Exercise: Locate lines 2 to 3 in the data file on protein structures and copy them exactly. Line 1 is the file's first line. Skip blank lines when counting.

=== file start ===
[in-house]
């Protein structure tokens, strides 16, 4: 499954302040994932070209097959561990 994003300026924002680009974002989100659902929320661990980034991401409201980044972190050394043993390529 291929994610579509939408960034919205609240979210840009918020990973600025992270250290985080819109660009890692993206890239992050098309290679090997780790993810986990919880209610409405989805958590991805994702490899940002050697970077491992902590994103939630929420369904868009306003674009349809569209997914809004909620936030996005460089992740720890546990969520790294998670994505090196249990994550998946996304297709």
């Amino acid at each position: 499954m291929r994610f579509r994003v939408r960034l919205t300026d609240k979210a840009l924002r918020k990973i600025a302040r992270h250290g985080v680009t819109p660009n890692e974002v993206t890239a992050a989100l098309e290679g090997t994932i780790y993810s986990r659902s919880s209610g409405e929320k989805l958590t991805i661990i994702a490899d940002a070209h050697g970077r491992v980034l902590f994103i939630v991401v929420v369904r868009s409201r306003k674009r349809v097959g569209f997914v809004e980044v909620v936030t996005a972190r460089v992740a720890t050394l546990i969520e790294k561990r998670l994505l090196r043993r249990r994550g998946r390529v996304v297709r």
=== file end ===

């Protein structure tokens, strides 16, 4: 499954302040994932070209097959561990 994003300026924002680009974002989100659902929320661990980034991401409201980044972190050394043993390529 291929994610579509939408960034919205609240979210840009918020990973600025992270250290985080819109660009890692993206890239992050098309290679090997780790993810986990919880209610409405989805958590991805994702490899940002050697970077491992902590994103939630929420369904868009306003674009349809569209997914809004909620936030996005460089992740720890546990969520790294998670994505090196249990994550998946996304297709």
């Amino acid at each position: 499954m291929r994610f579509r994003v939408r960034l919205t300026d609240k979210a840009l924002r918020k990973i600025a302040r992270h250290g985080v680009t819109p660009n890692e974002v993206t890239a992050a989100l098309e290679g090997t994932i780790y993810s986990r659902s919880s209610g409405e929320k989805l958590t991805i661990i994702a490899d940002a070209h050697g970077r491992v980034l902590f994103i939630v991401v929420v369904r868009s409201r306003k674009r349809v097959g569209f997914v809004e980044v909620v936030t996005a972190r460089v992740a720890t050394l546990i969520e790294k561990r998670l994505l090196r043993r249990r994550g998946r390529v996304v297709r």